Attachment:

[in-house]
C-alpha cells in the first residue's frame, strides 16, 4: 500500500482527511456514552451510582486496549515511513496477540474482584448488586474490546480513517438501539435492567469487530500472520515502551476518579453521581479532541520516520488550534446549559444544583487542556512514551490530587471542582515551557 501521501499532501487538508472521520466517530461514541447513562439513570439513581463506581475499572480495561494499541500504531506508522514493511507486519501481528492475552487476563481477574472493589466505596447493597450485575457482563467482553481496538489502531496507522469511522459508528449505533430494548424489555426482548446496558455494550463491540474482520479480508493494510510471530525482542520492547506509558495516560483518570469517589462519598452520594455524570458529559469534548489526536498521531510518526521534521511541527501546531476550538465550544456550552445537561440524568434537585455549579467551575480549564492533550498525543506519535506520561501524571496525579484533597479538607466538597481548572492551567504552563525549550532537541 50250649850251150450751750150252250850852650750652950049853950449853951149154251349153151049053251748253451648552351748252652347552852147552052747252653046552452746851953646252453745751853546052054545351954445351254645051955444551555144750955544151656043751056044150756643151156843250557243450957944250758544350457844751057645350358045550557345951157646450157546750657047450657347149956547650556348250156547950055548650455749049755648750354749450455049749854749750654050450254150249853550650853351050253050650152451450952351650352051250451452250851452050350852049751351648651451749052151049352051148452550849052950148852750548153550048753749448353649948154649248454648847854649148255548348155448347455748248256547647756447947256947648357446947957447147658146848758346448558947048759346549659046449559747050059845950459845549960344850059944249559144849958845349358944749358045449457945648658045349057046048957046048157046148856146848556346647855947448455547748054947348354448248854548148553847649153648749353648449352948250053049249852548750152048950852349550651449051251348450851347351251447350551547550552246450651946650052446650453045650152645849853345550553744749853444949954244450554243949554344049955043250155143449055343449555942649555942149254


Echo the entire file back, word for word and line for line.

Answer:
[in-house]
C-alpha cells in the first residue's frame, strides 16, 4: 500500500482527511456514552451510582486496549515511513496477540474482584448488586474490546480513517438501539435492567469487530500472520515502551476518579453521581479532541520516520488550534446549559444544583487542556512514551490530587471542582515551557 501521501499532501487538508472521520466517530461514541447513562439513570439513581463506581475499572480495561494499541500504531506508522514493511507486519501481528492475552487476563481477574472493589466505596447493597450485575457482563467482553481496538489502531496507522469511522459508528449505533430494548424489555426482548446496558455494550463491540474482520479480508493494510510471530525482542520492547506509558495516560483518570469517589462519598452520594455524570458529559469534548489526536498521531510518526521534521511541527501546531476550538465550544456550552445537561440524568434537585455549579467551575480549564492533550498525543506519535506520561501524571496525579484533597479538607466538597481548572492551567504552563525549550532537541 50250649850251150450751750150252250850852650750652950049853950449853951149154251349153151049053251748253451648552351748252652347552852147552052747252653046552452746851953646252453745751853546052054545351954445351254645051955444551555144750955544151656043751056044150756643151156843250557243450957944250758544350457844751057645350358045550557345951157646450157546750657047450657347149956547650556348250156547950055548650455749049755648750354749450455049749854749750654050450254150249853550650853351050253050650152451450952351650352051250451452250851452050350852049751351648651451749052151049352051148452550849052950148852750548153550048753749448353649948154649248454648847854649148255548348155448347455748248256547647756447947256947648357446947957447147658146848758346448558947048759346549659046449559747050059845950459845549960344850059944249559144849958845349358944749358045449457945648658045349057046048957046048157046148856146848556346647855947448455547748054947348354448248854548148553847649153648749353648449352948250053049249852548750152048950852349550651449051251348450851347351251447350551547550552246450651946650052446650453045650152645849853345550553744749853444949954244450554243949554344049955043250155143449055343449555942649555942149254